MULTIPLE SCLEROSIS: AN INSIGHT INTO THE DISEASE THAT TOOK CLIVE BURR
18 MARCH 2013
With the recent passing of Clive Burr, I thought it would be a good opportunity to shed a little light on the disease he lived with for the past 25 years, Multiple Sclerosis. I could have researched an article and presented you with a bunch of facts and figures, but I thought it would be better to go direct to the source and get some words from a friend who has herself been diagnosed with MS.
Words: Jeff Kent
I met Tammi Fletcher over a decade ago in an online Metal chat room. Her sarcastic attitude and ‘evil’ demeanor did little to frighten me, instead it made us fast friends. Not long after I started speaking to her online I had a chance to meet her on a trip to California. I played with her two kids and we jabbed at each other in person just like we did online. She didn’t have MS then, but knowing her the way I do, MS doesn’t stand a chance against her.
Tammi is a married stay-at-home-mom with two kids, one of which just graduated high school early, and she currently lives in Northern California.
Below is the longer version of her statement. The first one read simply, “MS sucks ass.” Now that you know how she REALLY feels I hope you can take her words in the manner that they were intended.
“MS is an autoimmune disease which affects the central nervous system. Multiple Sclerosis stands for ‘many scars’ due to the numerous lesions on the brain and/or spinal cord where myelin has been stripped from the spinal cord. There is no cure. There are many different medications which attempt to return function after an attack, prevent new attacks and prevent disability. It is imperative to get on an MS approved medication as soon as you are diagnosed. MS affects more women than men but men almost always get it worse. Living with MS is a day to day struggle. Some days you may be full of energy and the very next day, you may not even be able to get out of bed. Some symptoms of MS include; changes in sensation, numbness, tingling, weakness, loss of coordination, problems with speech or swallowing, visual problems, chronic pain, cognitive problems, emotional symptoms, etc. Any of these symptoms can come and go at any time throughout the day with no warning. Planning a trip is almost impossible because you need to have a plan B for the ‘just in case’ times. MS is not hereditary. They do not know what causes it, environment could be a factor. Stress makes MS worse and could bring on an “exacerbation” or relapse. During these exacerbations, high doses of steroids are needed to stop the attack. Sometimes it doesn’t work and the person ends up with a new disability. Living with MS, for me, is scary. Never knowing what the morning is going to bring is very disconcerting. Will I be able to get out of bed? Will I still have feeling in my arms? Overwhelming feelings of sadness, anger, excitement at any time, for no reason. MS does not care where you are, what you’re doing or who you are with, it will attack when it wants to. People with MS “look well” on the outside, but it is what is happening to us on the inside that society needs to understand.”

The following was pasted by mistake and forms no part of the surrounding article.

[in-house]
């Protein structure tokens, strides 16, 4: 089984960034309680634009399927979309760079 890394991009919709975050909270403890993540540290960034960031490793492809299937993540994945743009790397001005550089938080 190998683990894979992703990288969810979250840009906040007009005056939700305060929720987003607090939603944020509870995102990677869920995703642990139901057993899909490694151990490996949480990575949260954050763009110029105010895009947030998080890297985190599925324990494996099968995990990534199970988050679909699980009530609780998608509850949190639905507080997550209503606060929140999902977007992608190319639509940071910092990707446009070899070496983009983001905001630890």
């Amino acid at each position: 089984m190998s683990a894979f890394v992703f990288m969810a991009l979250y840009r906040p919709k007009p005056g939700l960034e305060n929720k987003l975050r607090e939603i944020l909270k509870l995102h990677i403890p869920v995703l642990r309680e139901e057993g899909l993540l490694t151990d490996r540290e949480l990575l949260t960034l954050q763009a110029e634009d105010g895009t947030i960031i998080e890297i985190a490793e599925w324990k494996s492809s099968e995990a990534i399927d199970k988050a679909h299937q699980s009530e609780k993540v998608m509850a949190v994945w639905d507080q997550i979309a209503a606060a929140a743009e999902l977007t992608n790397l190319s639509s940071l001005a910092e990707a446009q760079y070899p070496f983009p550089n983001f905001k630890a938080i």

For more information on MS and what you might be able to do, please visit the National MS Society http://www.nationalmssociety.org